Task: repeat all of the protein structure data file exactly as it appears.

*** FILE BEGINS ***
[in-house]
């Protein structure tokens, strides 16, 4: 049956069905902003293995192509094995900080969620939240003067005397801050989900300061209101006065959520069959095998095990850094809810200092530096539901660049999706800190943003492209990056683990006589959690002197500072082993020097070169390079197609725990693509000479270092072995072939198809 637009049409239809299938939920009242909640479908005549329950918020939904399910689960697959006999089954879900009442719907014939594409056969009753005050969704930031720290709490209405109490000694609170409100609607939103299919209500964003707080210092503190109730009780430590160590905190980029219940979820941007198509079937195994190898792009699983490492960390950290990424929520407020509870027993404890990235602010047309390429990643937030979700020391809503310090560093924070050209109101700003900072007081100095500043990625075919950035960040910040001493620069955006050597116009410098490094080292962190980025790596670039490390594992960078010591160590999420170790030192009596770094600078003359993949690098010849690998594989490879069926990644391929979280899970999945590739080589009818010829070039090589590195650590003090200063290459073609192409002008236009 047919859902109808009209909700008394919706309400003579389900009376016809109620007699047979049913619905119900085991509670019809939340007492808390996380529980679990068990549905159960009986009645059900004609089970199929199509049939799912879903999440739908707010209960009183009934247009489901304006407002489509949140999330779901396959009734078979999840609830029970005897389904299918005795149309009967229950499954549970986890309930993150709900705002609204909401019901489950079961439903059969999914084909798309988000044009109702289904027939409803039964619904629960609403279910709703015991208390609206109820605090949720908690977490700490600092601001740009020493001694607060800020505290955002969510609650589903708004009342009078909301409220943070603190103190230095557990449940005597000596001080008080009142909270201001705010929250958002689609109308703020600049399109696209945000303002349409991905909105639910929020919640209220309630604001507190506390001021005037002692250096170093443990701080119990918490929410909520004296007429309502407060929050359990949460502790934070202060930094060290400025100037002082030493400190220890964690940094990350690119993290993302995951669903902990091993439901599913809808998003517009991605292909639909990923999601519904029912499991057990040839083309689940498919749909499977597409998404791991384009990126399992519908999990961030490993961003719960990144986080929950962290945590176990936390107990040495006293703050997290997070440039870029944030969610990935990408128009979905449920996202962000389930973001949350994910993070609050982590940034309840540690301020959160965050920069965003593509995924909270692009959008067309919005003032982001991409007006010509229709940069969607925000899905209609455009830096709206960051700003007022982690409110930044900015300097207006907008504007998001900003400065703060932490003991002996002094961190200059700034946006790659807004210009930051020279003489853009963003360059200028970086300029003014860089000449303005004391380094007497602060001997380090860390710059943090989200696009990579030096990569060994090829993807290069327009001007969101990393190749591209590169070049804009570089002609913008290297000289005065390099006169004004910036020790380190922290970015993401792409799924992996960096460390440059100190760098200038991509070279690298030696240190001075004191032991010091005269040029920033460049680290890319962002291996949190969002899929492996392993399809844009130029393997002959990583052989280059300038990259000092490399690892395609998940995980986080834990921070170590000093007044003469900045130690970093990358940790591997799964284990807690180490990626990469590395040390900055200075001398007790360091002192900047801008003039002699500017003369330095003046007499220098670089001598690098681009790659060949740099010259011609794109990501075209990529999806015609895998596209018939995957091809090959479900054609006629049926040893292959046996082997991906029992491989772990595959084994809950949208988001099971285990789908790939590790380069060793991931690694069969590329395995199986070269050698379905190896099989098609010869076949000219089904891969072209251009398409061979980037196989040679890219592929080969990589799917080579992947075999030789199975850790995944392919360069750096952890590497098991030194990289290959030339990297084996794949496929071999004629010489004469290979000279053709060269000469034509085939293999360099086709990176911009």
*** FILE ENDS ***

[in-house]
């Protein structure tokens, strides 16, 4: 049956069905902003293995192509094995900080969620939240003067005397801050989900300061209101006065959520069959095998095990850094809810200092530096539901660049999706800190943003492209990056683990006589959690002197500072082993020097070169390079197609725990693509000479270092072995072939198809 637009049409239809299938939920009242909640479908005549329950918020939904399910689960697959006999089954879900009442719907014939594409056969009753005050969704930031720290709490209405109490000694609170409100609607939103299919209500964003707080210092503190109730009780430590160590905190980029219940979820941007198509079937195994190898792009699983490492960390950290990424929520407020509870027993404890990235602010047309390429990643937030979700020391809503310090560093924070050209109101700003900072007081100095500043990625075919950035960040910040001493620069955006050597116009410098490094080292962190980025790596670039490390594992960078010591160590999420170790030192009596770094600078003359993949690098010849690998594989490879069926990644391929979280899970999945590739080589009818010829070039090589590195650590003090200063290459073609192409002008236009 047919859902109808009209909700008394919706309400003579389900009376016809109620007699047979049913619905119900085991509670019809939340007492808390996380529980679990068990549905159960009986009645059900004609089970199929199509049939799912879903999440739908707010209960009183009934247009489901304006407002489509949140999330779901396959009734078979999840609830029970005897389904299918005795149309009967229950499954549970986890309930993150709900705002609204909401019901489950079961439903059969999914084909798309988000044009109702289904027939409803039964619904629960609403279910709703015991208390609206109820605090949720908690977490700490600092601001740009020493001694607060800020505290955002969510609650589903708004009342009078909301409220943070603190103190230095557990449940005597000596001080008080009142909270201001705010929250958002689609109308703020600049399109696209945000303002349409991905909105639910929020919640209220309630604001507190506390001021005037002692250096170093443990701080119990918490929410909520004296007429309502407060929050359990949460502790934070202060930094060290400025100037002082030493400190220890964690940094990350690119993290993302995951669903902990091993439901599913809808998003517009991605292909639909990923999601519904029912499991057990040839083309689940498919749909499977597409998404791991384009990126399992519908999990961030490993961003719960990144986080929950962290945590176990936390107990040495006293703050997290997070440039870029944030969610990935990408128009979905449920996202962000389930973001949350994910993070609050982590940034309840540690301020959160965050920069965003593509995924909270692009959008067309919005003032982001991409007006010509229709940069969607925000899905209609455009830096709206960051700003007022982690409110930044900015300097207006907008504007998001900003400065703060932490003991002996002094961190200059700034946006790659807004210009930051020279003489853009963003360059200028970086300029003014860089000449303005004391380094007497602060001997380090860390710059943090989200696009990579030096990569060994090829993807290069327009001007969101990393190749591209590169070049804009570089002609913008290297000289005065390099006169004004910036020790380190922290970015993401792409799924992996960096460390440059100190760098200038991509070279690298030696240190001075004191032991010091005269040029920033460049680290890319962002291996949190969002899929492996392993399809844009130029393997002959990583052989280059300038990259000092490399690892395609998940995980986080834990921070170590000093007044003469900045130690970093990358940790591997799964284990807690180490990626990469590395040390900055200075001398007790360091002192900047801008003039002699500017003369330095003046007499220098670089001598690098681009790659060949740099010259011609794109990501075209990529999806015609895998596209018939995957091809090959479900054609006629049926040893292959046996082997991906029992491989772990595959084994809950949208988001099971285990789908790939590790380069060793991931690694069969590329395995199986070269050698379905190896099989098609010869076949000219089904891969072209251009398409061979980037196989040679890219592929080969990589799917080579992947075999030789199975850790995944392919360069750096952890590497098991030194990289290959030339990297084996794949496929071999004629010489004469290979000279053709060269000469034509085939293999360099086709990176911009």